Why China beats the U.S.A bit of local history. Fieldale, located outside Martinsville:
We know China is already our principal banker, to the tune of nearly $1 trillion. As Mr. Obama's record spending and borrowing continues -- he'll be the greatest bond salesman in American history -- our financial reliance on China grows daily. But that's not all.
China also surpassed the United States as the world's biggest automaker in the first half of this year, with June sales soaring 36.5 percent from a year earlier. The Chinese registered 6.1 million car sales for the first half of the year. That way outpaced American sales, which were just 4.8 million.
Also, China has no capital-gains tax. It only has a 15 percent to 20 percent corporate tax. The United States, on the other hand, is raising its cap-gains tax rate to 20 percent.¹ It's also increasing its top personal tax rates.
In fact, the scheduled income-tax increase along with a much-discussed 4 percent health care surtax will balloon the top U.S. tax rate all the way to 51 percent. And there's more. To finance so-called health care reform, congressional Democrats are talking about raising the tax rate on capital gains and dividends by another 1.5 percent while installing a value-added tax (VAT) that would begin at 1.5 percent.
So top tax rates in the United States may edge into the mid-50 percent range.
Here's the clincher: Year-to-date, Dow Jones stocks are off 8 percent, while China's stocks are up 71 percent. The world index is up 4 percent. Emerging markets are up 25 percent. They're all beating us. None of this is good. [link]
"In 1916-1917, Marshall Field & Company of Chicago, Illinois, purchased 1,841 isolated acres in central Henry County, Virginia to build a company mill town to produce quality towels for the Marshall Field’s Department store. The area was strategically located along the Smith River between the Danville & Western and the Norfolk & Western Railroad lines. The company town flourished with the 245,000 square foot Fieldcrest Mills, approximately 300 workers’ houses, a business section that contained a grocery store, movie theater, post office and bank, two schools, a community center, churches, roads, and the first electricity in the region."²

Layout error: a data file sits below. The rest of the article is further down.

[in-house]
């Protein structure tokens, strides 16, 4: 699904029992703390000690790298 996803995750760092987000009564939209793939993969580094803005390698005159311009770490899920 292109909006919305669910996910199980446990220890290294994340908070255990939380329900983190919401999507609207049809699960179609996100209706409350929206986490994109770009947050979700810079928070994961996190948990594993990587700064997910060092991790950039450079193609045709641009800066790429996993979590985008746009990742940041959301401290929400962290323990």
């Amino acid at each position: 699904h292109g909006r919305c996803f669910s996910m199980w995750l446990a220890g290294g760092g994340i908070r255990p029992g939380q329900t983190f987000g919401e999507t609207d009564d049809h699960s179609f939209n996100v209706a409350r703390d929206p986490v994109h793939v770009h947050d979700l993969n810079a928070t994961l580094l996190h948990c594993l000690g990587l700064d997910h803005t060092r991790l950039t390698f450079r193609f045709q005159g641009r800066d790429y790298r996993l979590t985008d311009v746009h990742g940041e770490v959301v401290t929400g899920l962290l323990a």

"The Fieldale Mills have consistently been said to 'produce enough towels to wipe the face of the earth.'"³
In the last five years, the U.S. textile industry has lost 210,000 jobs.
Before that, Fieldale lost its heart and soul in 2003:
Pillowtex Files Chapter 11 Bankruptcy Petition
At its peak Fieldale had as many as 1,500 local residents working in its Pillowtex factory, the last of its textile mills. When it closed its doors forever, nearly 1,000 Virginians were thrown out of work, and Fieldale was effectively out of the textiles business.
But the name lives on. Being sold over the counter today by a retailer near you, quality dish towels at low discount prices:
Fieldale, the name associated with the mills that produced "enough towels to wipe the face of the earth" thrives.
This was no accident. As Kudlow lays it all out above, we allowed it to happen. It happened.
We now rue our efforts.
May God have mercy.
1 Note: While the Chinese corporate tax rate is between 15 and 20%, the U.S. corporate tax rate is 40%.
2 From National Historic Register of Historic Places registration form
3 From "David Lindsay."
* It is unclear whether today's Fieldale Mills is associated in any way with the former Fieldcrest Mills of Fieldale, Virginia.